A soul-crushing defeat from a game we should have won felt bad enough The walk back to the car felt longer and gloomier than normal. But then to turn on the car radio and learn of the passing of a club legend…
It was difficult to process at the time… and still is.
Thankfully Mick Dennis is penning a fitting tribute to the great man, which will appear on MFW later today, and so I’ll leave the words on Martin Peters to someone who watched him from the Carrow Road press box.
All I will say is, how crazy, looking back, is it to think we had a World Cup winner in our ranks. And how honoured should we feel to have had one. That he was ever-present in two of his five-and-a-bit seasons here and that he played more times for City than he did for Spurs speaks volumes.
I’d like to think the affection that we all felt, and are feeling, for Martin Peters was reciprocated.
I hope so.
In terms of yesterday’s game, while it feels a little futile, here goes…..
First thing to say is, despite the result, I can seldom recall seeing a better individual performance in a yellow and green shirt than the one put in by Emi Buendia yesterday. Outstanding.
The biggest compliment I can pay, is that it was on a par with the shift put in by one Darren Huckerby on what was supposed to be the final game of his loan spell here against Cardiff City in December 2003. Hucks was mesmeric that day; Emi matched it yesterday.
That he didn’t end up on the winning side was a travesty. MFW’s Mike Ward called it perfectly.
— Mike Ward (@mjtward19) December 21, 2019
To be set adrift in the bottom three while Emi produces performances like that, just as the January transfer window opens. is not a great place to be. He’ll be on many a radar and rightly so.
He wasn’t alone in playing well yesterday. For the best part of an hour, there were excellent performances everywhere you looked, and a team more attuned to the brutalities of the Premier League would have gone in at half-time 3-0 up with the job done.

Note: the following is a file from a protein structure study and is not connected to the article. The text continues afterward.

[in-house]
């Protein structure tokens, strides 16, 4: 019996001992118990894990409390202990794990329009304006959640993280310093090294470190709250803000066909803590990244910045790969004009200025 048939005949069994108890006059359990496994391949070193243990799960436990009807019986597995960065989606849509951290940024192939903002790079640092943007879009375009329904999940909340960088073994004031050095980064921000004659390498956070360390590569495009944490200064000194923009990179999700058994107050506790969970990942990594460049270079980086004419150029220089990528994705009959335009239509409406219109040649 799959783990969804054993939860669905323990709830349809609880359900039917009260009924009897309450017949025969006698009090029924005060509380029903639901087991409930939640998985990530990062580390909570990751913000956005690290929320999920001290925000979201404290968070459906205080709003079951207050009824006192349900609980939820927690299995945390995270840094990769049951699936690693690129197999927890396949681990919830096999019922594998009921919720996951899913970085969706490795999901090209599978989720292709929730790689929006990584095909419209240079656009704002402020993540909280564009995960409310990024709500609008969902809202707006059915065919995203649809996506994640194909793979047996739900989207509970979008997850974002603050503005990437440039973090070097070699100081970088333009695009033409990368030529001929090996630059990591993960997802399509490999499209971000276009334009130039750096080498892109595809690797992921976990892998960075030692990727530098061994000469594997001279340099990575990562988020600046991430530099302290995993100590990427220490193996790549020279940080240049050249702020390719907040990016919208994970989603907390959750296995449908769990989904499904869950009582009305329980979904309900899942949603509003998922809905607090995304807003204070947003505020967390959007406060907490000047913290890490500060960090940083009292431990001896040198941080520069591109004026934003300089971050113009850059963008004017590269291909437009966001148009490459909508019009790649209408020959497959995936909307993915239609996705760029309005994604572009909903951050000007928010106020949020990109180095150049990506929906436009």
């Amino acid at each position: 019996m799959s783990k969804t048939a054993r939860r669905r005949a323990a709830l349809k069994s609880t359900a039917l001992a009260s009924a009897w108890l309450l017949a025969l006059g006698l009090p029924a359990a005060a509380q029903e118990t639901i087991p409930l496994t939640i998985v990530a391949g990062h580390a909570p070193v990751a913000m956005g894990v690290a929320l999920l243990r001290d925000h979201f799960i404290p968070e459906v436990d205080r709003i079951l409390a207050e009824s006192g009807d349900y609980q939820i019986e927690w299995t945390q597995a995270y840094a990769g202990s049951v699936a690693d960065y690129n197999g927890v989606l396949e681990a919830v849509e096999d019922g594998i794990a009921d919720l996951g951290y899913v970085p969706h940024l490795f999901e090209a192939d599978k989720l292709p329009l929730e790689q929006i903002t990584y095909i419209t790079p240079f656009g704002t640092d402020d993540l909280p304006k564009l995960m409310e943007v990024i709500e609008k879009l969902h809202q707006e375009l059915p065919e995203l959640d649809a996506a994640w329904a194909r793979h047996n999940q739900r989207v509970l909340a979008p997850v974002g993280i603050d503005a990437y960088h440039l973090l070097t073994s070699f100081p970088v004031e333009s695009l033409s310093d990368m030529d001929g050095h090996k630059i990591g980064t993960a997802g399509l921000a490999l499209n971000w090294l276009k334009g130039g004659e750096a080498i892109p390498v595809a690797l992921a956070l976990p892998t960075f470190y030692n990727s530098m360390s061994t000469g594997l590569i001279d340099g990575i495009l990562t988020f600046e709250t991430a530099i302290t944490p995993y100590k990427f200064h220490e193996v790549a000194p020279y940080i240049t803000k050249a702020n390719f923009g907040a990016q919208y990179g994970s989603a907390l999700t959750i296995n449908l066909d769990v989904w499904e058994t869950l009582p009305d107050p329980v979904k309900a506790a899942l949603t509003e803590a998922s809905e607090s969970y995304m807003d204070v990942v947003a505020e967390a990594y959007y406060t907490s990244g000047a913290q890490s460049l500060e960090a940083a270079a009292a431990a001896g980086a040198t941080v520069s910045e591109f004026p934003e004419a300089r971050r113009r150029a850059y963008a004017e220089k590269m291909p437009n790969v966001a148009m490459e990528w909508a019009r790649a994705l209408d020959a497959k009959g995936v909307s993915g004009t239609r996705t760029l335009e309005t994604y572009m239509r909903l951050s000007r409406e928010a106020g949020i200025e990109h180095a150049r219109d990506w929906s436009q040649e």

Instead, almost in unison, as the players sat in the dressing room awaiting their half-time team talk, 26,000 voices uttered ‘we’re going to regret those missed chances’.
And so it came to pass.
As good as City were in that first half, Wolves were awful. There was no way they were going to be that passive for the second 45. Not a chance.
The space and time afforded Hanley, Zimmermann, Tettey and Trybull in the first half disappeared – almost totally – and as a result, so too did the natural source of City’s ebb and flow. It became harder to get Emi and Kenny McLean on the ball in those dangerous pockets.
For almost all of the first-half, it was a display of 2018/19 proportions, with Wolves being opened up with the same swagger and, almost, nonchalance shown to the Championship a year ago. The space out wide offered up by the visitors playing three at the back was exploited perfectly by Max Aarons and Sam Byram, both of whom picked their time when to stay and when to go perfectly.
This Wolves team has been very expensively assembled and the club has ambitions of gatecrashing the top six, yet City were able to create chances and get in behind almost at will.
It’s hard to lay any blame at the feet of Teemu Pukki, such has been his sheer brilliance over the last 16 months, but all the good chances did all fall to him, and in his duel with Rui Patrício, it was the Portuguese international who came out on top. In addition to thwarting Pukki on four occasions, he also somehow tipped that Alex Tettey howitzer onto the post.
It was that type of a half. It should have been a 3-0 type of half.
Sadly, what followed was horribly predictable. As soon as we’d succumbed to that same short corner routine for the umpteenth time – you need two players to stop a short corner, lads – and Romain Saiss had soared higher than a stationary Byram to make it 1-1, there was an inevitability to it all.
The waning belief in the stadium appeared to be matched by a feeling of ‘here we go again’ within the group. Heads visibly dropped. No lack of effort but a lack of nous and an inability to reassert control on a game that was slipping away.
Jiminez’s winner was coming.
So, while not a second-half of Sheffield United proportions, it was one that failed to match the tempo of the first and also failed to cope with an increase in intensity from the visitors. That’s now three home games in a row where City have gone in at half-time with a lead, but from those, we’ve earned just a single, solitary point.
All of which is made more frustrating because, as we proved last week at Leicester, we’re really not far off being a good side. We’re really not. But we’re fragile. We ship too many goals are not clinical enough at the other end. It’s an unholy combination.
A look at the league table on this grimmest of days is not recommended but this group do have a habit of reigniting belief when we least expect it, so let’s all hope for a Christmas miracle.
And if Father Christmas would care to drop off a big old box of Premier League nous, I’d take that over any new signing any day.
If we don’t speak again, a Happy Christmas to you and yours, Thanks for reading.